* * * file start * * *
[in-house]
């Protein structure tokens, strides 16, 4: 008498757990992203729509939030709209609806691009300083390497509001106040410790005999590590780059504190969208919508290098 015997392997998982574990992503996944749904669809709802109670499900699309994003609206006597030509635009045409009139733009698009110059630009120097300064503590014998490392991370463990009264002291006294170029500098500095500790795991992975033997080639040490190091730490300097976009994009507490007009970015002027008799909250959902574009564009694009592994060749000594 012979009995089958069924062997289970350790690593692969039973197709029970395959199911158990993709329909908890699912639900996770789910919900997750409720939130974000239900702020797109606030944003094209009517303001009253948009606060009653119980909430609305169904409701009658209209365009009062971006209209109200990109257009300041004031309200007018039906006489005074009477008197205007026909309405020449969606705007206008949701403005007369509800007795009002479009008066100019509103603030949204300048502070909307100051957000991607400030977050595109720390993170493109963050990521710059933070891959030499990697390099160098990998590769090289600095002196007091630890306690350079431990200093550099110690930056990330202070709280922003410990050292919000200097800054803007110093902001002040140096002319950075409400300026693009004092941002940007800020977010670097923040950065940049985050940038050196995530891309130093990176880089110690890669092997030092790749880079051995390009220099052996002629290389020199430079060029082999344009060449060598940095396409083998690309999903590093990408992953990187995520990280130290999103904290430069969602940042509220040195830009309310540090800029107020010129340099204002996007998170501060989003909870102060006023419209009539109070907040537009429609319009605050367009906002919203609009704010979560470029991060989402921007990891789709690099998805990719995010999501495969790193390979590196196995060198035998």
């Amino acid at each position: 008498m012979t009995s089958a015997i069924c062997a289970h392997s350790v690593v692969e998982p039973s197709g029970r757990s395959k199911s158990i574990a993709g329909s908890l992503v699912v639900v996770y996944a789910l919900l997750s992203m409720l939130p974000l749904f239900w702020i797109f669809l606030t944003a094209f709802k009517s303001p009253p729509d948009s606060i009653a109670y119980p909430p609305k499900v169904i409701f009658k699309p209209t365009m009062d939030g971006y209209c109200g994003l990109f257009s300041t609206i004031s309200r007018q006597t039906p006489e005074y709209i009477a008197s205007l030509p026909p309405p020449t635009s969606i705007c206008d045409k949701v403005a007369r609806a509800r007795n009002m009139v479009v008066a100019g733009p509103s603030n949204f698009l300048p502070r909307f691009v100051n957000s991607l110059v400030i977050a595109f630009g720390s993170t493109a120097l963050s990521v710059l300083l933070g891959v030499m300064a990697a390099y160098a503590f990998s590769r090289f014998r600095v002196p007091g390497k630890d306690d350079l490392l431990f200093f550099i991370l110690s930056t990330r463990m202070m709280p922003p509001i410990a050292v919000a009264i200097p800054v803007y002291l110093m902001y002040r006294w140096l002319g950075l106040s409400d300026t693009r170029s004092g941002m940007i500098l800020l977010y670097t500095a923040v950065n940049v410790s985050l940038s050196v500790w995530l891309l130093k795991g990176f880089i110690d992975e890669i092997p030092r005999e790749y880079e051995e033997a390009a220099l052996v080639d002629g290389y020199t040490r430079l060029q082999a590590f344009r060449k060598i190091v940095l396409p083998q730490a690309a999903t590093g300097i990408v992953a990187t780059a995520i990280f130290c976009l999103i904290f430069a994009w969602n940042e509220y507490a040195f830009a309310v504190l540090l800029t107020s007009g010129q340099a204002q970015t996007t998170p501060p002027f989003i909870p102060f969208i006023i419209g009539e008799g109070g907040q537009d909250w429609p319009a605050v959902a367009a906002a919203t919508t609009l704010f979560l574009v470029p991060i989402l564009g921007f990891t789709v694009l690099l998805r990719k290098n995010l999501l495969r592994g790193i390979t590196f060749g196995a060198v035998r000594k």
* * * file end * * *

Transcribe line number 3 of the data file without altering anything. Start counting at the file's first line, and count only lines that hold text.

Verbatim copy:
């Amino acid at each position: 008498m012979t009995s089958a015997i069924c062997a289970h392997s350790v690593v692969e998982p039973s197709g029970r757990s395959k199911s158990i574990a993709g329909s908890l992503v699912v639900v996770y996944a789910l919900l997750s992203m409720l939130p974000l749904f239900w702020i797109f669809l606030t944003a094209f709802k009517s303001p009253p729509d948009s606060i009653a109670y119980p909430p609305k499900v169904i409701f009658k699309p209209t365009m009062d939030g971006y209209c109200g994003l990109f257009s300041t609206i004031s309200r007018q006597t039906p006489e005074y709209i009477a008197s205007l030509p026909p309405p020449t635009s969606i705007c206008d045409k949701v403005a007369r609806a509800r007795n009002m009139v479009v008066a100019g733009p509103s603030n949204f698009l300048p502070r909307f691009v100051n957000s991607l110059v400030i977050a595109f630009g720390s993170t493109a120097l963050s990521v710059l300083l933070g891959v030499m300064a990697a390099y160098a503590f990998s590769r090289f014998r600095v002196p007091g390497k630890d306690d350079l490392l431990f200093f550099i991370l110690s930056t990330r463990m202070m709280p922003p509001i410990a050292v919000a009264i200097p800054v803007y002291l110093m902001y002040r006294w140096l002319g950075l106040s409400d300026t693009r170029s004092g941002m940007i500098l800020l977010y670097t500095a923040v950065n940049v410790s985050l940038s050196v500790w995530l891309l130093k795991g990176f880089i110690d992975e890669i092997p030092r005999e790749y880079e051995e033997a390009a220099l052996v080639d002629g290389y020199t040490r430079l060029q082999a590590f344009r060449k060598i190091v940095l396409p083998q730490a690309a999903t590093g300097i990408v992953a990187t780059a995520i990280f130290c976009l999103i904290f430069a994009w969602n940042e509220y507490a040195f830009a309310v504190l540090l800029t107020s007009g010129q340099a204002q970015t996007t998170p501060p002027f989003i909870p102060f969208i006023i419209g009539e008799g109070g907040q537009d909250w429609p319009a605050v959902a367009a906002a919203t919508t609009l704010f979560l574009v470029p991060i989402l564009g921007f990891t789709v694009l690099l998805r990719k290098n995010l999501l495969r592994g790193i390979t590196f060749g196995a060198v035998r000594k």